Preakness 2018: Black-Eyed Susan Cocktail Recipe, Race's Official Drink

The second race of the Triple Crown, the Preakness Stakes, is scheduled for Saturday in Baltimore. A nod to the state's official flower—theyellow-pedaled black-eyed Susan—are Friday's races by the same name, which kick off at 11:30 a.m. at Pimlico Race Course. Also an ode to the flower: the Preakness's official drink since the 1950s, the black-eyed Susan cocktail.

While the official drink of the Kentucky Derby is the bourbon-y mint julep, the black-eyed Susan calls for both bourbon and vodka. According to the Preakness Stakes website, the black-eyed Susan cocktail is made with one part bourbon, one part vodka, one part peach schnapps, two parts orange juice and two parts sour mix. All of the ingredients are shaken together with ice and then served over crushed ice with an orange wedge and cherries for garnish.

Specific brands of alcohol, like Effen vodka and Maker's Mark bourbon, are used at the racecourse, but any type will do for mixing the drinks at home.

"The drink's creators have reinvented it several times over the years, but today's recipe may stand the test of time," the Preakness site says. These reinventions could be the reason there are several versions of recipes for the cocktail.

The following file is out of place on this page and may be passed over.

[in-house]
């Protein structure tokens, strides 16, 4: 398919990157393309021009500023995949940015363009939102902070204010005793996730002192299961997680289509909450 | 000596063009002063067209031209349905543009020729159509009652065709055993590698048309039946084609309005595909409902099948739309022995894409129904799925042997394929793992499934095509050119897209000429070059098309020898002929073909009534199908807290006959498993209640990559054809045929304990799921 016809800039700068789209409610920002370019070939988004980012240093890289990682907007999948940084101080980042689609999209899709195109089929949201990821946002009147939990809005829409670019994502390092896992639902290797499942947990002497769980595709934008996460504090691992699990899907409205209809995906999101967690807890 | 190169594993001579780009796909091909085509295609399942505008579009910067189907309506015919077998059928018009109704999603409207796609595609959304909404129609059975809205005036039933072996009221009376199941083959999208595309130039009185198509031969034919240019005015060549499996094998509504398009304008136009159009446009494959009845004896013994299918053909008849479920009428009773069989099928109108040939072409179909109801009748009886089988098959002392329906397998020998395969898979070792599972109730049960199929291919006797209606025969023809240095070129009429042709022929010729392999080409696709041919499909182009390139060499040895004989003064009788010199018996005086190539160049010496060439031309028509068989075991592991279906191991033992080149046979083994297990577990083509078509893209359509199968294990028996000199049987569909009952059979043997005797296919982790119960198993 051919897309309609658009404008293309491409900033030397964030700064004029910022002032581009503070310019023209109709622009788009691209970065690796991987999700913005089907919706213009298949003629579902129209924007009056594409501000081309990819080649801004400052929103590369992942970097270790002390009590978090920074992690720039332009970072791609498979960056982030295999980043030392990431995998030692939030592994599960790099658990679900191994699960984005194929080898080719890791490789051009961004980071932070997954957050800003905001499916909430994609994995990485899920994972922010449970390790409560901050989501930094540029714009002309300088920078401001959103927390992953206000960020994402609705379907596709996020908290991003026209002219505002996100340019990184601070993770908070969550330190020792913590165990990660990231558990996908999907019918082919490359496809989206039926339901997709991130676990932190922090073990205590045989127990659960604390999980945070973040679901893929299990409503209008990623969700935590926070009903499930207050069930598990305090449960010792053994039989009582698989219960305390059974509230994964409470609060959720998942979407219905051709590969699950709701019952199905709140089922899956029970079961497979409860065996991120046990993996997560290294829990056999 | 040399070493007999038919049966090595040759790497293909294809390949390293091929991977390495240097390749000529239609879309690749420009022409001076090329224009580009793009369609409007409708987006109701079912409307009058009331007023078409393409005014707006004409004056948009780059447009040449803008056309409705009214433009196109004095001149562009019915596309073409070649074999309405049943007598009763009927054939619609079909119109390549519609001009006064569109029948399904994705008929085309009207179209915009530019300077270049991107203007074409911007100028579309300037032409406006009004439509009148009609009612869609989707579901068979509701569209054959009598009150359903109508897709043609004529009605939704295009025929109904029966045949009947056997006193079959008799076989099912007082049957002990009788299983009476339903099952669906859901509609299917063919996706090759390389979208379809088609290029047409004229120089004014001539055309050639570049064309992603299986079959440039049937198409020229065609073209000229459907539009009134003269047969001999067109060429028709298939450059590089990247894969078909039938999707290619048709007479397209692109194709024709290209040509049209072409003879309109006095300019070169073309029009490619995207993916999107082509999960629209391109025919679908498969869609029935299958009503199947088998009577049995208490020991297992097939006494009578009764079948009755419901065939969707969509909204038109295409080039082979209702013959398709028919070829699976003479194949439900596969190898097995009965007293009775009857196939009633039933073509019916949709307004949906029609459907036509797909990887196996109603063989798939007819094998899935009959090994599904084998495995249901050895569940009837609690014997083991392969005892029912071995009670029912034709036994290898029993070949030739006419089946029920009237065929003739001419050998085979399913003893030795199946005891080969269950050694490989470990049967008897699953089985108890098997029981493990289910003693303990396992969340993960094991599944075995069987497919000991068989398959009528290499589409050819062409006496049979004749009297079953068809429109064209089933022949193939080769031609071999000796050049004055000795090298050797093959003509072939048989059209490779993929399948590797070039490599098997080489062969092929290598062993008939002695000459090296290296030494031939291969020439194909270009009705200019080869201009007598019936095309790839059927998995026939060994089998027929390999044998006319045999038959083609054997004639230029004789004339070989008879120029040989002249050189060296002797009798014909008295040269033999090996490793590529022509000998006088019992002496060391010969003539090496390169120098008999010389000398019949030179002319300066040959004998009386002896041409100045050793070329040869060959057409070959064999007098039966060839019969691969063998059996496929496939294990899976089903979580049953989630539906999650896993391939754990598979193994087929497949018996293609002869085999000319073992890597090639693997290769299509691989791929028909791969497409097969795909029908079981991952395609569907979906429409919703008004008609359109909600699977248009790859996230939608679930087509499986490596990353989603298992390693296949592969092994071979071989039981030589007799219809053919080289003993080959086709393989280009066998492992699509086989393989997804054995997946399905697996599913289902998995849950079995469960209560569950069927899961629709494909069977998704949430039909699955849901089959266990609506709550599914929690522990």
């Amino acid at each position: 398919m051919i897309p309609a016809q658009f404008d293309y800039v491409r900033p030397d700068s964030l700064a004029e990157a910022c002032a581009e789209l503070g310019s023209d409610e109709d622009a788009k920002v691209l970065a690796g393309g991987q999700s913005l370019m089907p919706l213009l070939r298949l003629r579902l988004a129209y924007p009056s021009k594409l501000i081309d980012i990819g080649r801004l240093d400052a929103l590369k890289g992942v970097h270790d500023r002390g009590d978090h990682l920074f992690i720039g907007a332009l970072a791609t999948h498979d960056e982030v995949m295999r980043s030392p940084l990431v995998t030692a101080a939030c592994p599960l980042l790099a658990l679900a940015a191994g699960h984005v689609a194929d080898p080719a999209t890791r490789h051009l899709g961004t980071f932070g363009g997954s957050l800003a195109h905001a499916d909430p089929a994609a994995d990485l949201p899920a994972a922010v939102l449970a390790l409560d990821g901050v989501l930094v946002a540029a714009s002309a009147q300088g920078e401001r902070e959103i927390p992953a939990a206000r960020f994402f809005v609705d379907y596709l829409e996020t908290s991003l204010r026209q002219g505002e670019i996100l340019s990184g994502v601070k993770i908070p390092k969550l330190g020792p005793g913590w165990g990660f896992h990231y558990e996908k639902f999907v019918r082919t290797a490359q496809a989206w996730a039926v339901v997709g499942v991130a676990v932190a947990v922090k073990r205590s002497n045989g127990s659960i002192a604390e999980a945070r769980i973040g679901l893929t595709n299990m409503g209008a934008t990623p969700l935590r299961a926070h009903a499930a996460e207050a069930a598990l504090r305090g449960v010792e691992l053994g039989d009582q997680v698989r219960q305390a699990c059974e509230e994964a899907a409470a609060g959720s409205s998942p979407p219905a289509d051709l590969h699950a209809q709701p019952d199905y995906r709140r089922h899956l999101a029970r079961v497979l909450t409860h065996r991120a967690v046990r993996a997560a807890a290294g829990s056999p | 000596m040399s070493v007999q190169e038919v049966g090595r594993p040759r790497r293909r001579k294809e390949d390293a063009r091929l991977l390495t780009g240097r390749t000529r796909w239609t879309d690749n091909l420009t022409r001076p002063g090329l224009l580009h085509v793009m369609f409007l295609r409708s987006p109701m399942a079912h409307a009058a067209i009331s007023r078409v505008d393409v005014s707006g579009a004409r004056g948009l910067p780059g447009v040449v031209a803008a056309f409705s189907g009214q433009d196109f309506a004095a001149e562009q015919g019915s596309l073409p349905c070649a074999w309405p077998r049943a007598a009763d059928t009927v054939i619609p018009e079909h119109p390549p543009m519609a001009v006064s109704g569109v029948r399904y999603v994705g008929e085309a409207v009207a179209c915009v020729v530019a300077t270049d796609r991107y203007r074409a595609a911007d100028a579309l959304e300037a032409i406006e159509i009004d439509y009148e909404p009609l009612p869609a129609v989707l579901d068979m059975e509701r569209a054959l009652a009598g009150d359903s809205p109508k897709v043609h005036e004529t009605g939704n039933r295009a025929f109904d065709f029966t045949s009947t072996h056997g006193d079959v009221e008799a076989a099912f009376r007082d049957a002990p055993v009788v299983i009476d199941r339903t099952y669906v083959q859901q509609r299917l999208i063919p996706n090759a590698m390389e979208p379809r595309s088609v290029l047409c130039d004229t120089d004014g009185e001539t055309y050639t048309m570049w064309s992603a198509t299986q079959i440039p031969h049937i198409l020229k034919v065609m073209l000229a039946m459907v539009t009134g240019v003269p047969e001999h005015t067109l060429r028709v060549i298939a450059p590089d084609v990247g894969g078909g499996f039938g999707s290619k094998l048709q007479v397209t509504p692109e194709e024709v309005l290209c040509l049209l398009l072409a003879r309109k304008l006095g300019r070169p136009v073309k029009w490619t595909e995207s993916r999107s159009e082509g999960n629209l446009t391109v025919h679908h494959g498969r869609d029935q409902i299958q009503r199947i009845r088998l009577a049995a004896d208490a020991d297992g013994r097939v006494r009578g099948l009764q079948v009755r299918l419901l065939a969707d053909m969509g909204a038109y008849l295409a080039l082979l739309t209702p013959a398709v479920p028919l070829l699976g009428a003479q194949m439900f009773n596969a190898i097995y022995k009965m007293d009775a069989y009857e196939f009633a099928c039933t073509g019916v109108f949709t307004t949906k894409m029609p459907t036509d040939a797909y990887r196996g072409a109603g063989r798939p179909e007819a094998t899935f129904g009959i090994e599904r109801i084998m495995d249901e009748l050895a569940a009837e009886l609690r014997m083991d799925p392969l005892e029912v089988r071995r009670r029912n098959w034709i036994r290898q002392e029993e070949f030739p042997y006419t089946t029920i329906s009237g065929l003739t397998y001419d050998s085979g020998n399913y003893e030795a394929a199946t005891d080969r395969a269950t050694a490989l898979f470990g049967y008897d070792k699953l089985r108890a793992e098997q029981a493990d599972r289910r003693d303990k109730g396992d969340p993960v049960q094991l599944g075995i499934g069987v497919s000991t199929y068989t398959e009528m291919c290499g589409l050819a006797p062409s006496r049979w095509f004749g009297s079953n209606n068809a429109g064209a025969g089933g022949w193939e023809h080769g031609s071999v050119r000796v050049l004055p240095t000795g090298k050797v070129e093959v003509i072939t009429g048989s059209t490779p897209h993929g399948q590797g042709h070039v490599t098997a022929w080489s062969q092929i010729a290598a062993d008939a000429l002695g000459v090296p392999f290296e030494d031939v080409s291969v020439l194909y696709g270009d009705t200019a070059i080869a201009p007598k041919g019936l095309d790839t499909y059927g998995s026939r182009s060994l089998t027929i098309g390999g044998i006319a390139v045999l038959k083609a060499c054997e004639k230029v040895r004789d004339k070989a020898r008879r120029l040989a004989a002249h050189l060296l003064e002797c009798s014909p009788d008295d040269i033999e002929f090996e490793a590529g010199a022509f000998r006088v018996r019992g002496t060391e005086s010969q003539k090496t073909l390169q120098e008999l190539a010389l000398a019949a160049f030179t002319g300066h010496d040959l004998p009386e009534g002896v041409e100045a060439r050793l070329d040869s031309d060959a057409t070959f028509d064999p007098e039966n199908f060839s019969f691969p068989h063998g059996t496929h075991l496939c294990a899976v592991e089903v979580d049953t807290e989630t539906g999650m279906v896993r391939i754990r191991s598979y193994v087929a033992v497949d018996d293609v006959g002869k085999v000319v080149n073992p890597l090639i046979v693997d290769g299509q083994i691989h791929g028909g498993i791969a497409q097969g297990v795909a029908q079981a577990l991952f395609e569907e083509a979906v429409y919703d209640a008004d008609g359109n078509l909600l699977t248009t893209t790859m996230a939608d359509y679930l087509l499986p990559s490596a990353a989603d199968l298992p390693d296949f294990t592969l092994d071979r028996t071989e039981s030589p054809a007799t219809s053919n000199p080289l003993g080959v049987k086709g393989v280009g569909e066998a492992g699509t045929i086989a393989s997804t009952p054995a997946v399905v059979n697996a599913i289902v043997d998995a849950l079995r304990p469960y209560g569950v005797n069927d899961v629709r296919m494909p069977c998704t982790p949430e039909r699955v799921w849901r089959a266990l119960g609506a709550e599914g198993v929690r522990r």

Variations on the cocktail include rum instead of bourbon and orange liqueur instead of schnapps in addition to pineapple juice as a mixer. The recipe on the US Racing site gives actual measurements for each ingredient, which are especially helpful for those who want to make an entire batch of the cocktails. Another recipe includes most of the ingredients from all of the variations in one, The Washington Post reported.

Those planning to indulge in the cocktail, whatever the ingredients, might want to take the racing tip of pacing themselves. Saturday's races—of which there are 14—are set to start 10:30 a.m. The Preakness is 1.19 miles long, or 9.5 furlongs, according to Triple Crown Races. The race is run on a dirt track like the derby, and it happens two weeks after that race.

The Belmont Stakes—the third race in the series—are set to happen in June, three weeks following the Preakness.

Pimlico Race Course did not immediately respond to Newsweek's request for comment.

black-eyed susan drink
Black-eyed Susan cocktails are seen prior to the 142nd running of the Preakness Stakes at Pimlico Race Course on May 20, 2017, in Baltimore. Rob Carr/Getty Images